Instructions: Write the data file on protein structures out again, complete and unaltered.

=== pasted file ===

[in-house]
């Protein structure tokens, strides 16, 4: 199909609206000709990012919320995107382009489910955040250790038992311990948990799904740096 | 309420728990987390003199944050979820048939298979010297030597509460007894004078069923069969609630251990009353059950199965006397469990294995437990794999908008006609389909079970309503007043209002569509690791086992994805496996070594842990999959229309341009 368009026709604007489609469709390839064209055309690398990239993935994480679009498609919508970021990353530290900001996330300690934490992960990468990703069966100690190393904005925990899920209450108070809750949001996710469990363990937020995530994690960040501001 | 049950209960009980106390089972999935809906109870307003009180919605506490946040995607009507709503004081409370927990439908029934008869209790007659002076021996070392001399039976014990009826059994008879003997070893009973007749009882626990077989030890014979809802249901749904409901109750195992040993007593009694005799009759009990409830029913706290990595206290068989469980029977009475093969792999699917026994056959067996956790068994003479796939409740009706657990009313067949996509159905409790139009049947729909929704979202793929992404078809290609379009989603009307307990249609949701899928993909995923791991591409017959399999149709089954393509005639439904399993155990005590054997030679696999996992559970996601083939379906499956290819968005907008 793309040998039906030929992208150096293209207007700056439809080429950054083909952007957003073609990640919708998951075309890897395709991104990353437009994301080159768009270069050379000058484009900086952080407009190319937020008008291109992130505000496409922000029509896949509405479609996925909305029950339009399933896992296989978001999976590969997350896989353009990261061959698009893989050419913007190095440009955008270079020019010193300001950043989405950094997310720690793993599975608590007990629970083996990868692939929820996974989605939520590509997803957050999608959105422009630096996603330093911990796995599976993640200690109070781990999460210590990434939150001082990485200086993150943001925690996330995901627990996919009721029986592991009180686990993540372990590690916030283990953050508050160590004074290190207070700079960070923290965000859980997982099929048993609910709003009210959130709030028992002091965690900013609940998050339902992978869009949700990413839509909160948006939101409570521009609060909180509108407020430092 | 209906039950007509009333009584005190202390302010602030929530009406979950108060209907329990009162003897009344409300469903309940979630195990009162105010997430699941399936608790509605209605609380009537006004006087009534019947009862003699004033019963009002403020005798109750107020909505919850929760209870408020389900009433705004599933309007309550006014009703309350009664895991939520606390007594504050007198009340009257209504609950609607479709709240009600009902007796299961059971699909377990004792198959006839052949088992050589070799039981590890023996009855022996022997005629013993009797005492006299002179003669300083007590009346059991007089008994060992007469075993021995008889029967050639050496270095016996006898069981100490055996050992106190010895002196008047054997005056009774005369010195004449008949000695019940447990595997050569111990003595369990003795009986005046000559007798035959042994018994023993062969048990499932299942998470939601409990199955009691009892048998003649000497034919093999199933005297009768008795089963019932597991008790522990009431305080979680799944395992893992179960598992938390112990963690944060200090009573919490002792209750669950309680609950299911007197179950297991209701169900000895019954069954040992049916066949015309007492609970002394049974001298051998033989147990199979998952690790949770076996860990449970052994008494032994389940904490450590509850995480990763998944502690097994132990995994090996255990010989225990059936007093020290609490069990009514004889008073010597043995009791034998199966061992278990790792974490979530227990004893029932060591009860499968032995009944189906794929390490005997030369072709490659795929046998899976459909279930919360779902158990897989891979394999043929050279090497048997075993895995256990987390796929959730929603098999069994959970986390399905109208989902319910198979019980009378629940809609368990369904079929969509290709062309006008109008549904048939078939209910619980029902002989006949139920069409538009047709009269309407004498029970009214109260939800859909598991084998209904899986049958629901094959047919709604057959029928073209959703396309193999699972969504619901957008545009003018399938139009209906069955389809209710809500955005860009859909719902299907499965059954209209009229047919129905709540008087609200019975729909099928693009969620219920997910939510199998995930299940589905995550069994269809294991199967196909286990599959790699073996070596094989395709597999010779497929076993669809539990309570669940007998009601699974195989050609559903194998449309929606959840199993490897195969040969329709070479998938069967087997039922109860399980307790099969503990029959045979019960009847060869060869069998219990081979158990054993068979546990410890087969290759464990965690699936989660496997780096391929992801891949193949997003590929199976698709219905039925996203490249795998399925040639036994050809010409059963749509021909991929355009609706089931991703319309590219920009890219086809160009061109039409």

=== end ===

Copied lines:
[in-house]
């Protein structure tokens, strides 16, 4: 199909609206000709990012919320995107382009489910955040250790038992311990948990799904740096 | 309420728990987390003199944050979820048939298979010297030597509460007894004078069923069969609630251990009353059950199965006397469990294995437990794999908008006609389909079970309503007043209002569509690791086992994805496996070594842990999959229309341009 368009026709604007489609469709390839064209055309690398990239993935994480679009498609919508970021990353530290900001996330300690934490992960990468990703069966100690190393904005925990899920209450108070809750949001996710469990363990937020995530994690960040501001 | 049950209960009980106390089972999935809906109870307003009180919605506490946040995607009507709503004081409370927990439908029934008869209790007659002076021996070392001399039976014990009826059994008879003997070893009973007749009882626990077989030890014979809802249901749904409901109750195992040993007593009694005799009759009990409830029913706290990595206290068989469980029977009475093969792999699917026994056959067996956790068994003479796939409740009706657990009313067949996509159905409790139009049947729909929704979202793929992404078809290609379009989603009307307990249609949701899928993909995923791991591409017959399999149709089954393509005639439904399993155990005590054997030679696999996992559970996601083939379906499956290819968005907008 793309040998039906030929992208150096293209207007700056439809080429950054083909952007957003073609990640919708998951075309890897395709991104990353437009994301080159768009270069050379000058484009900086952080407009190319937020008008291109992130505000496409922000029509896949509405479609996925909305029950339009399933896992296989978001999976590969997350896989353009990261061959698009893989050419913007190095440009955008270079020019010193300001950043989405950094997310720690793993599975608590007990629970083996990868692939929820996974989605939520590509997803957050999608959105422009630096996603330093911990796995599976993640200690109070781990999460210590990434939150001082990485200086993150943001925690996330995901627990996919009721029986592991009180686990993540372990590690916030283990953050508050160590004074290190207070700079960070923290965000859980997982099929048993609910709003009210959130709030028992002091965690900013609940998050339902992978869009949700990413839509909160948006939101409570521009609060909180509108407020430092 | 209906039950007509009333009584005190202390302010602030929530009406979950108060209907329990009162003897009344409300469903309940979630195990009162105010997430699941399936608790509605209605609380009537006004006087009534019947009862003699004033019963009002403020005798109750107020909505919850929760209870408020389900009433705004599933309007309550006014009703309350009664895991939520606390007594504050007198009340009257209504609950609607479709709240009600009902007796299961059971699909377990004792198959006839052949088992050589070799039981590890023996009855022996022997005629013993009797005492006299002179003669300083007590009346059991007089008994060992007469075993021995008889029967050639050496270095016996006898069981100490055996050992106190010895002196008047054997005056009774005369010195004449008949000695019940447990595997050569111990003595369990003795009986005046000559007798035959042994018994023993062969048990499932299942998470939601409990199955009691009892048998003649000497034919093999199933005297009768008795089963019932597991008790522990009431305080979680799944395992893992179960598992938390112990963690944060200090009573919490002792209750669950309680609950299911007197179950297991209701169900000895019954069954040992049916066949015309007492609970002394049974001298051998033989147990199979998952690790949770076996860990449970052994008494032994389940904490450590509850995480990763998944502690097994132990995994090996255990010989225990059936007093020290609490069990009514004889008073010597043995009791034998199966061992278990790792974490979530227990004893029932060591009860499968032995009944189906794929390490005997030369072709490659795929046998899976459909279930919360779902158990897989891979394999043929050279090497048997075993895995256990987390796929959730929603098999069994959970986390399905109208989902319910198979019980009378629940809609368990369904079929969509290709062309006008109008549904048939078939209910619980029902002989006949139920069409538009047709009269309407004498029970009214109260939800859909598991084998209904899986049958629901094959047919709604057959029928073209959703396309193999699972969504619901957008545009003018399938139009209906069955389809209710809500955005860009859909719902299907499965059954209209009229047919129905709540008087609200019975729909099928693009969620219920997910939510199998995930299940589905995550069994269809294991199967196909286990599959790699073996070596094989395709597999010779497929076993669809539990309570669940007998009601699974195989050609559903194998449309929606959840199993490897195969040969329709070479998938069967087997039922109860399980307790099969503990029959045979019960009847060869060869069998219990081979158990054993068979546990410890087969290759464990965690699936989660496997780096391929992801891949193949997003590929199976698709219905039925996203490249795998399925040639036994050809010409059963749509021909991929355009609706089931991703319309590219920009890219086809160009061109039409």